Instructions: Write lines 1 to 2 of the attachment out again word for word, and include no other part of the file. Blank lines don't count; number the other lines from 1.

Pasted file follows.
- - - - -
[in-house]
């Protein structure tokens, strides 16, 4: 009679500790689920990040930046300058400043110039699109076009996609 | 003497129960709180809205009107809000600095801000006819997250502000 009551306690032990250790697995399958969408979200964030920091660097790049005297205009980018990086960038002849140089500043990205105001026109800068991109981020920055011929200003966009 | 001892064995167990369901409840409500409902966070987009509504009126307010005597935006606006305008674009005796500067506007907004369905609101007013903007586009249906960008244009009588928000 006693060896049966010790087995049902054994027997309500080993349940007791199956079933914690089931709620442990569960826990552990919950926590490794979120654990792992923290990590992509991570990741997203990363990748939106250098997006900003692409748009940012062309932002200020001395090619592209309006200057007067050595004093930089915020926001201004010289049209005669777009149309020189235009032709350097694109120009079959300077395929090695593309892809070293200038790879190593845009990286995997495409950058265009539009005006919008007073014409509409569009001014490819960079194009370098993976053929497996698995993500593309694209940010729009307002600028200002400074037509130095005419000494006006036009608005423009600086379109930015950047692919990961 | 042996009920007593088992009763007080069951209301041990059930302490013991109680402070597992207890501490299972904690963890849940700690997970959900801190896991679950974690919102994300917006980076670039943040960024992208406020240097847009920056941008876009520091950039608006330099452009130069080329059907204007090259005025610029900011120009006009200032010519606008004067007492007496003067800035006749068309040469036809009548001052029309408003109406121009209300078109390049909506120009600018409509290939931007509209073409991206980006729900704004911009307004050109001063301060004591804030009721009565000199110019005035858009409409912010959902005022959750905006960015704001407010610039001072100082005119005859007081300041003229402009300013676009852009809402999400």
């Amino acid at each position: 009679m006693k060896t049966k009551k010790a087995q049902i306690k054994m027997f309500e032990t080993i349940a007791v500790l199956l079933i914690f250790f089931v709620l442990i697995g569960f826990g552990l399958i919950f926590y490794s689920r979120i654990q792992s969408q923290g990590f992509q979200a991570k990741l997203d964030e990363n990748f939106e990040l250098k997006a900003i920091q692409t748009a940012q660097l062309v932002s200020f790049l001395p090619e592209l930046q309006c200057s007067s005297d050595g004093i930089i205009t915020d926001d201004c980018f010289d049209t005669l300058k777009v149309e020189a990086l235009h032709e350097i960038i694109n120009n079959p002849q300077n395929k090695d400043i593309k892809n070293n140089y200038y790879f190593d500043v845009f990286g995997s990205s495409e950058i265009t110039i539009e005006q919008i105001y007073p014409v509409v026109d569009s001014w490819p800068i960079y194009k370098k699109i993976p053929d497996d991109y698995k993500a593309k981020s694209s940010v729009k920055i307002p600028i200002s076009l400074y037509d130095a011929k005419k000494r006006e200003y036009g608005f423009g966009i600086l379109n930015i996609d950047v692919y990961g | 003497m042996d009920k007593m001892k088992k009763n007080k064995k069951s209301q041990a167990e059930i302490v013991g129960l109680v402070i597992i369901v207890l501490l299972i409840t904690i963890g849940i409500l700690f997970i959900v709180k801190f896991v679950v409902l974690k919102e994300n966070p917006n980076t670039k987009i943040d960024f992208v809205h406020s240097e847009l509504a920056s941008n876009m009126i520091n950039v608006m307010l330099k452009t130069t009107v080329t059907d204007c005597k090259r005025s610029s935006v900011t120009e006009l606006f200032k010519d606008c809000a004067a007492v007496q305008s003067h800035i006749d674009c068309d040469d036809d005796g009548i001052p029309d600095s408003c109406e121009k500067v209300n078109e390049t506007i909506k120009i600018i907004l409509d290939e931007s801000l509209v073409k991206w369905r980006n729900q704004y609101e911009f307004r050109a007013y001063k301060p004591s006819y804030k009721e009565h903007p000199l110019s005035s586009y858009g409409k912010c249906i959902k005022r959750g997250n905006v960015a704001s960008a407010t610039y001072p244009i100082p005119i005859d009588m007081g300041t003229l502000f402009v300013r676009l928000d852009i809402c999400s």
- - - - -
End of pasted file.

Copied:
[in-house]
């Protein structure tokens, strides 16, 4: 009679500790689920990040930046300058400043110039699109076009996609 | 003497129960709180809205009107809000600095801000006819997250502000 009551306690032990250790697995399958969408979200964030920091660097790049005297205009980018990086960038002849140089500043990205105001026109800068991109981020920055011929200003966009 | 001892064995167990369901409840409500409902966070987009509504009126307010005597935006606006305008674009005796500067506007907004369905609101007013903007586009249906960008244009009588928000 006693060896049966010790087995049902054994027997309500080993349940007791199956079933914690089931709620442990569960826990552990919950926590490794979120654990792992923290990590992509991570990741997203990363990748939106250098997006900003692409748009940012062309932002200020001395090619592209309006200057007067050595004093930089915020926001201004010289049209005669777009149309020189235009032709350097694109120009079959300077395929090695593309892809070293200038790879190593845009990286995997495409950058265009539009005006919008007073014409509409569009001014490819960079194009370098993976053929497996698995993500593309694209940010729009307002600028200002400074037509130095005419000494006006036009608005423009600086379109930015950047692919990961 | 042996009920007593088992009763007080069951209301041990059930302490013991109680402070597992207890501490299972904690963890849940700690997970959900801190896991679950974690919102994300917006980076670039943040960024992208406020240097847009920056941008876009520091950039608006330099452009130069080329059907204007090259005025610029900011120009006009200032010519606008004067007492007496003067800035006749068309040469036809009548001052029309408003109406121009209300078109390049909506120009600018409509290939931007509209073409991206980006729900704004911009307004050109001063301060004591804030009721009565000199110019005035858009409409912010959902005022959750905006960015704001407010610039001072100082005119005859007081300041003229402009300013676009852009809402999400």